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The Three Ways of Structuring Projects for Managers: Pure, Functional, and Matrix

written by: J. Smith•edited by: Linda Richter•updated: 11/23/2010

There are multiple ways to structure a project, but choosing the right way for your business can be difficult. Familiarize yourself with these methods in order to maximize your efficiency.

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    For a small business owner, it is essential to understand how to manage employees working on projects for the company. A project is a Puzzle by Salvatore Vuono on FreeDigitalPhotos.net sequence of different, yet related tasks that are all focused on achieving a certain goal. The length of the project and the number of people involved can vary dramatically. There are several ways to go about structuring projects, so you must determine your priorities before choosing which method to use.

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    Pure Project

    The pure project structuring model is ideal for smaller teams. It allows members of the group to report directly to a single boss who has all of the responsibility for managing the project. This tends to cause less confusion than having to deal with multiple bosses who may have different understandings of the project or how things should be done. Furthermore, this makes the communication process between team members easier, which can make the progress of the project move faster. In addition, since all members of the group are working closely together, they often have a higher morale and feeling of team unity in relation to other types of groups. However, pure projects have their disadvantages as well. Unless the team is specifically picked to include members who only specialize in one field, there may be overlap in their skills, which can leave some group members idle at times.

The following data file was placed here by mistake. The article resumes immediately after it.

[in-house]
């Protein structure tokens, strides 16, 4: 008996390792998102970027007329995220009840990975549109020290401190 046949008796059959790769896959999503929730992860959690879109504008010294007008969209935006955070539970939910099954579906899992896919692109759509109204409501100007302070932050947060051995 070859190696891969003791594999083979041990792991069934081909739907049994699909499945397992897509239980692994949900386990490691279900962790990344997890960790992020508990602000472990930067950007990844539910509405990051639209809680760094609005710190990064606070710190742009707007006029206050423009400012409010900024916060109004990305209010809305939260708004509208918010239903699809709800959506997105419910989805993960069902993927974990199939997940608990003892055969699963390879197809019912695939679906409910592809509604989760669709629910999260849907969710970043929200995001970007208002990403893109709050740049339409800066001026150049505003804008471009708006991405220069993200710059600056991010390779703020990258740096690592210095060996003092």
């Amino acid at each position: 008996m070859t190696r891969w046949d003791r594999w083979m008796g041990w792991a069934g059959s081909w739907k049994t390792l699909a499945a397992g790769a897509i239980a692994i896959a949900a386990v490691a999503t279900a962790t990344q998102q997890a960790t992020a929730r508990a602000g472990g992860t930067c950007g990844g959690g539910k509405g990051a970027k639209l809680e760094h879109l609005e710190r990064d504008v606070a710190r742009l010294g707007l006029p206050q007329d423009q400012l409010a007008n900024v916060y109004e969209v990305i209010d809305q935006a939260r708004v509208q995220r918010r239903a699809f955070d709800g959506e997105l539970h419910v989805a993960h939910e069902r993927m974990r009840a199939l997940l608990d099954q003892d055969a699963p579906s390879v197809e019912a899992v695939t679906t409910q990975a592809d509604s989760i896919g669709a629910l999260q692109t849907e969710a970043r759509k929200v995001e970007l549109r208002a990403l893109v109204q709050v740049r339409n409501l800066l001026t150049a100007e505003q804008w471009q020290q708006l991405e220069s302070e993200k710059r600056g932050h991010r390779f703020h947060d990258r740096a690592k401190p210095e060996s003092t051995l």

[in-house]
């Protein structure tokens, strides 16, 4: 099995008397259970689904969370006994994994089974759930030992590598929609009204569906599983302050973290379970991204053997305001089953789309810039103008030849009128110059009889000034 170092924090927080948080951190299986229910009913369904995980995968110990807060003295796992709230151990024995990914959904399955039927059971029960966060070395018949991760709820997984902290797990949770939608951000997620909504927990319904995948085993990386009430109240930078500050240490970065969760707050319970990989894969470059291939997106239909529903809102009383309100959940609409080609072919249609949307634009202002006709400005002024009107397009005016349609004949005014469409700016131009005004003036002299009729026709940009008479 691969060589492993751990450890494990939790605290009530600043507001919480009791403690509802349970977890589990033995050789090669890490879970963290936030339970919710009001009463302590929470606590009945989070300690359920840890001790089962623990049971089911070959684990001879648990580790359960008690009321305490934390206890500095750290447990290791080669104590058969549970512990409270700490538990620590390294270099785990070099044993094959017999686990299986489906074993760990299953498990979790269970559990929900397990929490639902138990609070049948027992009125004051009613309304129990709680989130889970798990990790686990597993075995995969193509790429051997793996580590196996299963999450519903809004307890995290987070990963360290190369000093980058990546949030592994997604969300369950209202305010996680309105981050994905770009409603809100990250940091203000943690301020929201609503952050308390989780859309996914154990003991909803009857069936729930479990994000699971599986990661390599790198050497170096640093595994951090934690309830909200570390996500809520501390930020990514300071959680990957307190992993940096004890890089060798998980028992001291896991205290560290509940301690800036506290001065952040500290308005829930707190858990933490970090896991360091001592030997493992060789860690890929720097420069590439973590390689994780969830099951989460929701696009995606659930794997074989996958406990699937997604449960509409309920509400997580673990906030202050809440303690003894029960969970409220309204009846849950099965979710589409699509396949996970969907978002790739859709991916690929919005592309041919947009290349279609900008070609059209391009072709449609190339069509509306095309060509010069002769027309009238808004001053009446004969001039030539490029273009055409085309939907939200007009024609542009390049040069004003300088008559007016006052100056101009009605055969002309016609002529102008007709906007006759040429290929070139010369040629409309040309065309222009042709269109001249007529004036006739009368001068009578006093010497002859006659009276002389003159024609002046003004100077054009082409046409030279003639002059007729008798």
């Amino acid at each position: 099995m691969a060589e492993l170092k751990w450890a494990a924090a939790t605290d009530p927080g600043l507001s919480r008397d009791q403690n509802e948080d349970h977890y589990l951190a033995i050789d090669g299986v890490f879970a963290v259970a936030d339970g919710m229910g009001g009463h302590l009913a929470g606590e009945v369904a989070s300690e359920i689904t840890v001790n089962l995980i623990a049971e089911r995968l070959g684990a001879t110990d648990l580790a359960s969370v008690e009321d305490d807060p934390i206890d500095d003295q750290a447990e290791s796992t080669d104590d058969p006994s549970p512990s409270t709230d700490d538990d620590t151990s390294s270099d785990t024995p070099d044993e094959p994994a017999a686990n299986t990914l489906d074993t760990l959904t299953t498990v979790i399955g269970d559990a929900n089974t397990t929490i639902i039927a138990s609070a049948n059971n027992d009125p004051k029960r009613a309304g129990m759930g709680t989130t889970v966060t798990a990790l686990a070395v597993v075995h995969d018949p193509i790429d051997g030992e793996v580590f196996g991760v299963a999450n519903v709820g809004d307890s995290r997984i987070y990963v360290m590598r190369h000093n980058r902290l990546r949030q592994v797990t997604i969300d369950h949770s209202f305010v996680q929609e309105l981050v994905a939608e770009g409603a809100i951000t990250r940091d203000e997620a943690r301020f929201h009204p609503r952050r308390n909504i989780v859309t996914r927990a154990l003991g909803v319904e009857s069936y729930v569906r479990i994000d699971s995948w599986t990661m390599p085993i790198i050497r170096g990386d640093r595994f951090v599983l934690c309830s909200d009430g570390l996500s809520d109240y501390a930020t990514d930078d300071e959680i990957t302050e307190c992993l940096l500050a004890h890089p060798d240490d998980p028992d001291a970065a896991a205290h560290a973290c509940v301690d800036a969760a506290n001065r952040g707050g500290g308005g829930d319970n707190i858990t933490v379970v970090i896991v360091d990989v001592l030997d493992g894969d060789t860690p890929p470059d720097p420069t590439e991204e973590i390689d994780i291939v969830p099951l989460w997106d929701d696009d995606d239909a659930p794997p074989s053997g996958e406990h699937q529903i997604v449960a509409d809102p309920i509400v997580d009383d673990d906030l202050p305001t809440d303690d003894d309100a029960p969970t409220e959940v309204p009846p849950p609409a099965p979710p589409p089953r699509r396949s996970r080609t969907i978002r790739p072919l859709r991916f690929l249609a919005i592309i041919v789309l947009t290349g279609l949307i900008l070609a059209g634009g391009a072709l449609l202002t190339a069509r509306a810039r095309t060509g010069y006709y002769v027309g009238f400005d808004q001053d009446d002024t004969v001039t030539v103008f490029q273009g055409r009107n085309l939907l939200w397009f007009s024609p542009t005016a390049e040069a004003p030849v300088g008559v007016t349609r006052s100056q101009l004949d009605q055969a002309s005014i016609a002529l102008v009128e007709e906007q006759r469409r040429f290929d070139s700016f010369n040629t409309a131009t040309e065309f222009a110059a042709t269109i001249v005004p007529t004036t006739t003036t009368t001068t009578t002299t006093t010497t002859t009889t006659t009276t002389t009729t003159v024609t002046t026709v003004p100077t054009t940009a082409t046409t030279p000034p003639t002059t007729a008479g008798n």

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    Functional Project

    The functional project structure is a good way to utilize group members’ various skills to their fullest. Groups are composed of people who already specialize in a certain area, so the project is typically completed fairly quickly. In addition, they are free to work on multiple jobs at once instead of being stuck in a single project. However, this can also work to a disadvantage, as other components of the project may not be done as well as they could by other people with different skills. In addition, it often lacks the feel of team solidarity found in pure project formations, because group members constantly change to work on different projects in their specialty.

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    Matrix Project

    Matrix project strategy is often used by larger companies having multiple departments that specialize in certain skills. When choosing this method for structuring projects, a designated project leader is chosen to spearhead the venture. It is his or her responsibility to communicate with the various departments to complete the task. This is a highly efficient use of resources, as the project leader can choose only people who have a specific role in the final project. The overlap of skills in other structures is not as much of a problem, so there is less time for employees to be idle. The project leader needs to be able to communicate well with the different department leaders, as his or her success lies solely on the ability to find workers who can help with the project. This can be stressful on employees, though, as they have to report to an additional boss. There is very little solidarity in this structure, as team members often have little communication between departments; instead they only complete their assigned role and return to their previous department. On the plus side, this can also increase efficiency, as employees will be focused solely on their work, instead of worrying about other aspects of the project.

    Image Credit: FreeDigitalPhotos.com, Salvatore Vuono






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